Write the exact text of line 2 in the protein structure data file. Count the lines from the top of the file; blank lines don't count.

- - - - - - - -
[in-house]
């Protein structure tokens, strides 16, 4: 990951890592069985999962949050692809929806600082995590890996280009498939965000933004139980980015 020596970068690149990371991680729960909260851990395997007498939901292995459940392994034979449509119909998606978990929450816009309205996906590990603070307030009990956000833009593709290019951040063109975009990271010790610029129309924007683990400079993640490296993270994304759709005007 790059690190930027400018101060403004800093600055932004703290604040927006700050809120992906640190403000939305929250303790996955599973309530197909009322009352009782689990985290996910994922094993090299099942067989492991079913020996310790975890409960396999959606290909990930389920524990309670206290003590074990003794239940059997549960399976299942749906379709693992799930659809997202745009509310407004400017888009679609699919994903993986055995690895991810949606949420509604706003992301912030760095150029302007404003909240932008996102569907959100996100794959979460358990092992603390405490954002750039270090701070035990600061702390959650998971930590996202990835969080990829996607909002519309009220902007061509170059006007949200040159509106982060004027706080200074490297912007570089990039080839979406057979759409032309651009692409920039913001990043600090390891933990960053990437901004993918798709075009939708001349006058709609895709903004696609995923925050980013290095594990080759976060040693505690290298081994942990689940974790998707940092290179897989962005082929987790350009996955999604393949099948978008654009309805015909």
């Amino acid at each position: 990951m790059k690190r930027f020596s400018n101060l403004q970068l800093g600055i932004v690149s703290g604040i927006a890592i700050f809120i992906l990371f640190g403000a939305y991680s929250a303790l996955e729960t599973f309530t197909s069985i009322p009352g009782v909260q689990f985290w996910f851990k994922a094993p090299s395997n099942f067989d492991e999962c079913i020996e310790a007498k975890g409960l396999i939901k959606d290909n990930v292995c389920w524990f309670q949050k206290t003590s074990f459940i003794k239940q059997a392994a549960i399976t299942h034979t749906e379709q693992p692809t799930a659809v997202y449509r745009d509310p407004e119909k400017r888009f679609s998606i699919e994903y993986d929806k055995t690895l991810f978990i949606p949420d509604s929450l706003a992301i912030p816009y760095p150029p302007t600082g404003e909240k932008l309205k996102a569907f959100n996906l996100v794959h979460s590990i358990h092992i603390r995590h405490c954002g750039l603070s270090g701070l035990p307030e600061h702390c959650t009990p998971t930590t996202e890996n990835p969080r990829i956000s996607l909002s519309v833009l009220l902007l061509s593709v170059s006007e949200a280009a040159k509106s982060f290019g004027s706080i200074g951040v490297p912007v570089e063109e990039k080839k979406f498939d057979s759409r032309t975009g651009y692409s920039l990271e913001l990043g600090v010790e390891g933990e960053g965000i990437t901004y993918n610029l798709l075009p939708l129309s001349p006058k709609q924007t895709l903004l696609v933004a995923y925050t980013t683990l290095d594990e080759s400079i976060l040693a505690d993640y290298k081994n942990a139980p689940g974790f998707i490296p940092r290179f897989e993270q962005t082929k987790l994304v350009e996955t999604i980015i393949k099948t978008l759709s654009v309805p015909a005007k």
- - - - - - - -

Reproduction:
């Protein structure tokens, strides 16, 4: 990951890592069985999962949050692809929806600082995590890996280009498939965000933004139980980015 020596970068690149990371991680729960909260851990395997007498939901292995459940392994034979449509119909998606978990929450816009309205996906590990603070307030009990956000833009593709290019951040063109975009990271010790610029129309924007683990400079993640490296993270994304759709005007 790059690190930027400018101060403004800093600055932004703290604040927006700050809120992906640190403000939305929250303790996955599973309530197909009322009352009782689990985290996910994922094993090299099942067989492991079913020996310790975890409960396999959606290909990930389920524990309670206290003590074990003794239940059997549960399976299942749906379709693992799930659809997202745009509310407004400017888009679609699919994903993986055995690895991810949606949420509604706003992301912030760095150029302007404003909240932008996102569907959100996100794959979460358990092992603390405490954002750039270090701070035990600061702390959650998971930590996202990835969080990829996607909002519309009220902007061509170059006007949200040159509106982060004027706080200074490297912007570089990039080839979406057979759409032309651009692409920039913001990043600090390891933990960053990437901004993918798709075009939708001349006058709609895709903004696609995923925050980013290095594990080759976060040693505690290298081994942990689940974790998707940092290179897989962005082929987790350009996955999604393949099948978008654009309805015909």